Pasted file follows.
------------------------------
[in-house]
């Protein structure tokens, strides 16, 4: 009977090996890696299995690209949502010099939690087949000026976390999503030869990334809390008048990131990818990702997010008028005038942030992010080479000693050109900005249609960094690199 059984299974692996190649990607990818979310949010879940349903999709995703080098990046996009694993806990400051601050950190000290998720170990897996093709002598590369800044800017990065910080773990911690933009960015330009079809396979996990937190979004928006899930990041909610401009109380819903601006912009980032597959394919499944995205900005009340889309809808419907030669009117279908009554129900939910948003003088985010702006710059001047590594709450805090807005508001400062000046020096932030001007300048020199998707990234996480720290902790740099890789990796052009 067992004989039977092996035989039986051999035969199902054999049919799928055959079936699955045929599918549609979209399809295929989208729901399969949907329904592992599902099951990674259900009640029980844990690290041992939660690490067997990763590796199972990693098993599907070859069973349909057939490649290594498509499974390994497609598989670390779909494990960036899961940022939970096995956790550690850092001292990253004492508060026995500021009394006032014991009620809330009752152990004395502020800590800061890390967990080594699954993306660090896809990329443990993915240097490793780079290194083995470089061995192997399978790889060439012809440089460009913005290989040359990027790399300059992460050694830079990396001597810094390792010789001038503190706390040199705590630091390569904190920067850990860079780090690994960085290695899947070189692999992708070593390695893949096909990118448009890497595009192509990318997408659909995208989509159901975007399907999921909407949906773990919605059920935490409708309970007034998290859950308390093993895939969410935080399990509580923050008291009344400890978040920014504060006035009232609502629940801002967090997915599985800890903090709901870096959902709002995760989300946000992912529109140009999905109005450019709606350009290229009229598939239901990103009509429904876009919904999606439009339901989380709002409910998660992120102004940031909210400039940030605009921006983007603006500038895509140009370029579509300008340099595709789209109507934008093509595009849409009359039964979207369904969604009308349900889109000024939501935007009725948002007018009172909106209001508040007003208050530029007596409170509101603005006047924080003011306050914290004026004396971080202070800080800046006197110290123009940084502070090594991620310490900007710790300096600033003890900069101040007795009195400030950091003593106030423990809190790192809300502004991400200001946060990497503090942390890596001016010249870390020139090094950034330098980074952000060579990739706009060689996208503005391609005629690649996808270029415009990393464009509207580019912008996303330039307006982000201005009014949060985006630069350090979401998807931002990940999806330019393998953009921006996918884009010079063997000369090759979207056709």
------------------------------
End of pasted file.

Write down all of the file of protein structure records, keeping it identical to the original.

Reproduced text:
[in-house]
């Protein structure tokens, strides 16, 4: 009977090996890696299995690209949502010099939690087949000026976390999503030869990334809390008048990131990818990702997010008028005038942030992010080479000693050109900005249609960094690199 059984299974692996190649990607990818979310949010879940349903999709995703080098990046996009694993806990400051601050950190000290998720170990897996093709002598590369800044800017990065910080773990911690933009960015330009079809396979996990937190979004928006899930990041909610401009109380819903601006912009980032597959394919499944995205900005009340889309809808419907030669009117279908009554129900939910948003003088985010702006710059001047590594709450805090807005508001400062000046020096932030001007300048020199998707990234996480720290902790740099890789990796052009 067992004989039977092996035989039986051999035969199902054999049919799928055959079936699955045929599918549609979209399809295929989208729901399969949907329904592992599902099951990674259900009640029980844990690290041992939660690490067997990763590796199972990693098993599907070859069973349909057939490649290594498509499974390994497609598989670390779909494990960036899961940022939970096995956790550690850092001292990253004492508060026995500021009394006032014991009620809330009752152990004395502020800590800061890390967990080594699954993306660090896809990329443990993915240097490793780079290194083995470089061995192997399978790889060439012809440089460009913005290989040359990027790399300059992460050694830079990396001597810094390792010789001038503190706390040199705590630091390569904190920067850990860079780090690994960085290695899947070189692999992708070593390695893949096909990118448009890497595009192509990318997408659909995208989509159901975007399907999921909407949906773990919605059920935490409708309970007034998290859950308390093993895939969410935080399990509580923050008291009344400890978040920014504060006035009232609502629940801002967090997915599985800890903090709901870096959902709002995760989300946000992912529109140009999905109005450019709606350009290229009229598939239901990103009509429904876009919904999606439009339901989380709002409910998660992120102004940031909210400039940030605009921006983007603006500038895509140009370029579509300008340099595709789209109507934008093509595009849409009359039964979207369904969604009308349900889109000024939501935007009725948002007018009172909106209001508040007003208050530029007596409170509101603005006047924080003011306050914290004026004396971080202070800080800046006197110290123009940084502070090594991620310490900007710790300096600033003890900069101040007795009195400030950091003593106030423990809190790192809300502004991400200001946060990497503090942390890596001016010249870390020139090094950034330098980074952000060579990739706009060689996208503005391609005629690649996808270029415009990393464009509207580019912008996303330039307006982000201005009014949060985006630069350090979401998807931002990940999806330019393998953009921006996918884009010079063997000369090759979207056709």